"The most painful stab on the back of the Shiites in Iraq by the Iranian regime has been its shameful abuse of Shiite religion to achieve its ominous ends," the petition states.
The petition also is backed by the People's Mujahedeen Organization of Iran -- or Mujahedeen-e Khalq (MEK) -- which seeks to overthrow the Islamic regime in Iran.
MEK has been labeled a terrorist group by the United States, Iraq and Iran -- all for different reasons -- but it continues to operate in southern Iraq under the protection of the U.S. military despite Iraqi pressure to leave the country.
The United States considers the group a source of valuable intelligence on Iran.
Finally, the Chinese newspaper People's Daily has even more, including more numbers:
"It is widely known that the Iranians have taken over all Iraq's southern provinces," said the Independent National Democratic Tribes' Gathering in a statement obtained by Xinhua on Thursday.That's a lot, isn't it?
The statement said that more than 300,000 Iraqi Shiite Muslims in the Iraqi southern provinces have signed a petition accusing the neighboring Iran of fomenting violence and chaos in southern the war-torn country.
Among the signatories of the petition of the Shiites in southern Iraq are 14 clergies, 600 Sheikhs, 1250 jurists, 2,200 doctors, engineers, university professors and 25,000 women, the statement added.
It isn't as many as when this story was last hawked around, back in June. Then, according to the MeK's own website, it was 450,000 members of the Iraqi tribes of Diyala who were condemning Iran's presence as part and parcel of expressing "full solidarity with the Mujahideen Khalq (MEK)"
Even that is nothing compared to the attempt before that to hawk the self-same story. Back in June 2006, the MeK's political wing - the National Council of Resistance of Iran, which FOX News expert on Iran Alireza Jafarzadeh used to be spokesman for - announced that:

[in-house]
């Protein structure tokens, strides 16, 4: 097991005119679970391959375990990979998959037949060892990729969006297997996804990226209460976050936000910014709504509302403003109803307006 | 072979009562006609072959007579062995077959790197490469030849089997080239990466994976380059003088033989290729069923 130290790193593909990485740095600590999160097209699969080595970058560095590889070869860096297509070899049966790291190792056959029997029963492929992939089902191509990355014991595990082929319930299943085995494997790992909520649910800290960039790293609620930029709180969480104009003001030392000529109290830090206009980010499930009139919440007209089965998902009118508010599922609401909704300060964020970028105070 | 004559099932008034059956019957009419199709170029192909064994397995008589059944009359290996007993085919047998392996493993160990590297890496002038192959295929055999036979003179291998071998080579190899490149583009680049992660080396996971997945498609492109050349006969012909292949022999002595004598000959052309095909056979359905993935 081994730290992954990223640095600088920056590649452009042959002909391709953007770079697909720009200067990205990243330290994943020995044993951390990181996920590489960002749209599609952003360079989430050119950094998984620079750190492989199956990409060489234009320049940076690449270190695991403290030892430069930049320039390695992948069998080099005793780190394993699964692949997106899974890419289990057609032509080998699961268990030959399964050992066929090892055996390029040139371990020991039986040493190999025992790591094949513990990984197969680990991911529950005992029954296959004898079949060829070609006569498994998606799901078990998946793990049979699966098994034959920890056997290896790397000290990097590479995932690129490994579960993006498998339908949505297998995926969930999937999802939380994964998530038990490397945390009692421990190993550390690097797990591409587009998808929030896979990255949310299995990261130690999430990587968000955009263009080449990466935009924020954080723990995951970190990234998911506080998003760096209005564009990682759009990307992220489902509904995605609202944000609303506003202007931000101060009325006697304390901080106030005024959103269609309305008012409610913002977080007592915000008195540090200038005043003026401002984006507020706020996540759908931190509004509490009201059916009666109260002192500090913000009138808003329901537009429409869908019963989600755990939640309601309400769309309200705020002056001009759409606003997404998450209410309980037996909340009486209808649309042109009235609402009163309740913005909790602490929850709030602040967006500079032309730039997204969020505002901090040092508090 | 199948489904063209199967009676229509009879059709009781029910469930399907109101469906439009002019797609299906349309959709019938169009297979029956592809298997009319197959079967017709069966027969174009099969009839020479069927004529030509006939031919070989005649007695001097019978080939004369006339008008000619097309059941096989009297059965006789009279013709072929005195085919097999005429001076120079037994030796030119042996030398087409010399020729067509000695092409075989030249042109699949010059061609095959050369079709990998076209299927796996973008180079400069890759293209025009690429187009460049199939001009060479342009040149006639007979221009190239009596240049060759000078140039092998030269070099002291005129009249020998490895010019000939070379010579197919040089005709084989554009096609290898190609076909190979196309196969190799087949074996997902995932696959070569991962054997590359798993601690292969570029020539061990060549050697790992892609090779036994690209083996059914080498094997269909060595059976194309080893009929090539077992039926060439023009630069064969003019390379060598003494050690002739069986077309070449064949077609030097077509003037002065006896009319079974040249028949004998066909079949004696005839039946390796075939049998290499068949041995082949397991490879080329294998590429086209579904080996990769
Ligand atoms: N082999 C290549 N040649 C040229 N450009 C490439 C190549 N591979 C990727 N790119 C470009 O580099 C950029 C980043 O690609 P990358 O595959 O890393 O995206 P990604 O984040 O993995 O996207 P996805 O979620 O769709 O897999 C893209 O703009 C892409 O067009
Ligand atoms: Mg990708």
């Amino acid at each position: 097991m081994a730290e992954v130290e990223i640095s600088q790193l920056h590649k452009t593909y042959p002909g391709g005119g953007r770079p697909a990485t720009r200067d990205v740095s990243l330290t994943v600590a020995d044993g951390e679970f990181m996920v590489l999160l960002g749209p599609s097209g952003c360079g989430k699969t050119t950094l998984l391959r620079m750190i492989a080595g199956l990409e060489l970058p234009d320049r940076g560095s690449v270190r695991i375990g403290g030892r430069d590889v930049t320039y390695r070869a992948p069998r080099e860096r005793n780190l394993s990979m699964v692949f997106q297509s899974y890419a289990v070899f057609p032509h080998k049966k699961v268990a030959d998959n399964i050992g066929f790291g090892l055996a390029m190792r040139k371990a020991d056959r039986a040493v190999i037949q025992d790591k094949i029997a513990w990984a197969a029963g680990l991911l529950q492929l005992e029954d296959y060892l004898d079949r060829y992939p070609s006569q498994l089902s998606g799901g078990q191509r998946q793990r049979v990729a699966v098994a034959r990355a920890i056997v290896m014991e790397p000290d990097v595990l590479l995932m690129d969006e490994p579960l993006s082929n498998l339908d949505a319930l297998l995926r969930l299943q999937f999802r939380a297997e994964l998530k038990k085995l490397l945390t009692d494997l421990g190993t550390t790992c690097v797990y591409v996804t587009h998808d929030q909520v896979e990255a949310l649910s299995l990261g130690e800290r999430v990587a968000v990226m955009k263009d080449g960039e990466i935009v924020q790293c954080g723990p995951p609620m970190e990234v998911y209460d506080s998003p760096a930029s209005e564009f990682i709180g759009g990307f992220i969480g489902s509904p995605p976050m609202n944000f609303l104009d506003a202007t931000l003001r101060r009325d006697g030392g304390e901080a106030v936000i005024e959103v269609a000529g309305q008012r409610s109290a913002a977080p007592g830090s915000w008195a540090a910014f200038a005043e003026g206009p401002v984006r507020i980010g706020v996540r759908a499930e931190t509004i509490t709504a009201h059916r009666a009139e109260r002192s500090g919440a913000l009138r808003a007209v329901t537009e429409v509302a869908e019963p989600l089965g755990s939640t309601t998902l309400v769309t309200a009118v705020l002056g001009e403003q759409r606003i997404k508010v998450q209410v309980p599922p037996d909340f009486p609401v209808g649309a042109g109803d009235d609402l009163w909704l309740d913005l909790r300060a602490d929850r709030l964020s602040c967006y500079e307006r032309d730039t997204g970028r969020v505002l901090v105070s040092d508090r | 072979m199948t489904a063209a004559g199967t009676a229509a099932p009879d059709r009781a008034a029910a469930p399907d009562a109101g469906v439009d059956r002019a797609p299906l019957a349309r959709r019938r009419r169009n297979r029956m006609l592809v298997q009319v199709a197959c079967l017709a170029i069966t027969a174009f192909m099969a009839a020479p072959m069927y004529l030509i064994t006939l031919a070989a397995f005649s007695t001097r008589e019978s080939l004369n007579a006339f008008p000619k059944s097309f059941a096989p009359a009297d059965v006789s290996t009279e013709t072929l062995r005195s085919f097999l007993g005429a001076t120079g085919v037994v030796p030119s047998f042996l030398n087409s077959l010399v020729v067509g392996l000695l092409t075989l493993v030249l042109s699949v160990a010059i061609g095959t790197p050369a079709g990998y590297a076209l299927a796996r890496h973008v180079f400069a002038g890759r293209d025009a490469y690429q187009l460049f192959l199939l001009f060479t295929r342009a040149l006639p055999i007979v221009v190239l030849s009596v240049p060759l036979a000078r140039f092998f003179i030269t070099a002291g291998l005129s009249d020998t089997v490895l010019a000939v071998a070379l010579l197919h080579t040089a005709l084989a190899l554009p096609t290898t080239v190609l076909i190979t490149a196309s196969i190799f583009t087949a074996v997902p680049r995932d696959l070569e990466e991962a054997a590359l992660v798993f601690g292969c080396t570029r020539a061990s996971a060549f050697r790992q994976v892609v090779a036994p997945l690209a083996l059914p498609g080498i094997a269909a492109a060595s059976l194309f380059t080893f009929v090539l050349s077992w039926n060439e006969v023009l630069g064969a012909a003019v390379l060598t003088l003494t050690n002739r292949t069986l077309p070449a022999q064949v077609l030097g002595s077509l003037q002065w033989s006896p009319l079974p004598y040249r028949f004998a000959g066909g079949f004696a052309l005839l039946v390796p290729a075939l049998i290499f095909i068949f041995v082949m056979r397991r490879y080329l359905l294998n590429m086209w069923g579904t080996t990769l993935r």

Solidarity Congress of Iraqi People announced the support of 5.2 million Iraqi's to a declaration condemning Iranian regime's meddling in their country. The declaration also lends support to People's Mojahedin Organization of Iran [The MeK's other alias - C] whose presence in Iraq has acted as a major obstacle to mullahs' fundamentalist ambitions in Iraq. The announcement was made before a huge crowd of Iraqis in Ashraf City on June 17.Ashraf City, by the by, is the MeK's own name for "Camp Ashraf" - the rather salubrious location, situated conveniently close to iraq's biggest munitions dump - where thousands of MeK members are "guarded" by a handful of US and Bulgarian troops.
Back then, the breakdown of the notable signatories to the petition was even more admirable:
121 political parties and social groups, 700,000 women, 14,000 lawyers and jurists, 19,000 physicians, 35,000 engineers, 320 clerics, 540 professors, 2,000 tribal sheikhs and 300 local officials among 5.2 million signitaries of the declaration.Maybe it was the claim that fully a third of Iraq's population had signed something supporting such an odious terror group that lead to general disbelief and the story sinking without a trace.
So either the folk supporting the MeK against an alleged infiltration of the Iraqi government from top to bottom are changing their minds - by the millions - or the latest version is just the MeK scaling down their entirely fictitious nonsense to a more believable level.
Were it not for the fact that anti-Iranian rhetoric is currently fashionable, and is being stirred at every opportunity by U.S. neoconservatives both in and out of the White House, this latest story would have sunk without a trace too.